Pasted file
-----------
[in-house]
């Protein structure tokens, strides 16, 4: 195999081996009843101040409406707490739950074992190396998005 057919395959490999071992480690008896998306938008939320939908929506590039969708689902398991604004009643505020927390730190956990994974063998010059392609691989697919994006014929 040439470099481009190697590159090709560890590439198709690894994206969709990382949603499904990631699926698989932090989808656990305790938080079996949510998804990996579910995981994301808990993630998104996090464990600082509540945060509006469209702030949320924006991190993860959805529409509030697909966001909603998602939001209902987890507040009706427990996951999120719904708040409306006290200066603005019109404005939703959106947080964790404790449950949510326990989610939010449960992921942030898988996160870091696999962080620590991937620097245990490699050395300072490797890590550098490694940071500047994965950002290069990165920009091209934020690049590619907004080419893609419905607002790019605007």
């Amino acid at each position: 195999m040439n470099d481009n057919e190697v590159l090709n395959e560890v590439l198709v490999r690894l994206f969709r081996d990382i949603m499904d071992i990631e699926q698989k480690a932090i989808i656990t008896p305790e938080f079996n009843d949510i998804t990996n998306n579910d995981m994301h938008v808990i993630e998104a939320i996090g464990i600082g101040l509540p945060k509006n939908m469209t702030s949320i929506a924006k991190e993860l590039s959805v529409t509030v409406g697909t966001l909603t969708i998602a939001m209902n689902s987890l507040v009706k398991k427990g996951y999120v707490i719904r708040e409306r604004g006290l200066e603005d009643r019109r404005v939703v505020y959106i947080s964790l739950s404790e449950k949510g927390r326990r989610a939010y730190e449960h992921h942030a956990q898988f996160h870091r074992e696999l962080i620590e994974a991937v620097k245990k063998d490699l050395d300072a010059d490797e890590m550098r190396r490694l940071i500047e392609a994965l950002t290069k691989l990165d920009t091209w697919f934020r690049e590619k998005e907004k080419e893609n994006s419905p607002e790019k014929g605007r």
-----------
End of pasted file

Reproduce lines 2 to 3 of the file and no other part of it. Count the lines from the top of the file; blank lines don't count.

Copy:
């Protein structure tokens, strides 16, 4: 195999081996009843101040409406707490739950074992190396998005 057919395959490999071992480690008896998306938008939320939908929506590039969708689902398991604004009643505020927390730190956990994974063998010059392609691989697919994006014929 040439470099481009190697590159090709560890590439198709690894994206969709990382949603499904990631699926698989932090989808656990305790938080079996949510998804990996579910995981994301808990993630998104996090464990600082509540945060509006469209702030949320924006991190993860959805529409509030697909966001909603998602939001209902987890507040009706427990996951999120719904708040409306006290200066603005019109404005939703959106947080964790404790449950949510326990989610939010449960992921942030898988996160870091696999962080620590991937620097245990490699050395300072490797890590550098490694940071500047994965950002290069990165920009091209934020690049590619907004080419893609419905607002790019605007």
């Amino acid at each position: 195999m040439n470099d481009n057919e190697v590159l090709n395959e560890v590439l198709v490999r690894l994206f969709r081996d990382i949603m499904d071992i990631e699926q698989k480690a932090i989808i656990t008896p305790e938080f079996n009843d949510i998804t990996n998306n579910d995981m994301h938008v808990i993630e998104a939320i996090g464990i600082g101040l509540p945060k509006n939908m469209t702030s949320i929506a924006k991190e993860l590039s959805v529409t509030v409406g697909t966001l909603t969708i998602a939001m209902n689902s987890l507040v009706k398991k427990g996951y999120v707490i719904r708040e409306r604004g006290l200066e603005d009643r019109r404005v939703v505020y959106i947080s964790l739950s404790e449950k949510g927390r326990r989610a939010y730190e449960h992921h942030a956990q898988f996160h870091r074992e696999l962080i620590e994974a991937v620097k245990k063998d490699l050395d300072a010059d490797e890590m550098r190396r490694l940071i500047e392609a994965l950002t290069k691989l990165d920009t091209w697919f934020r690049e590619k998005e907004k080419e893609n994006s419905p607002e790019k014929g605007r």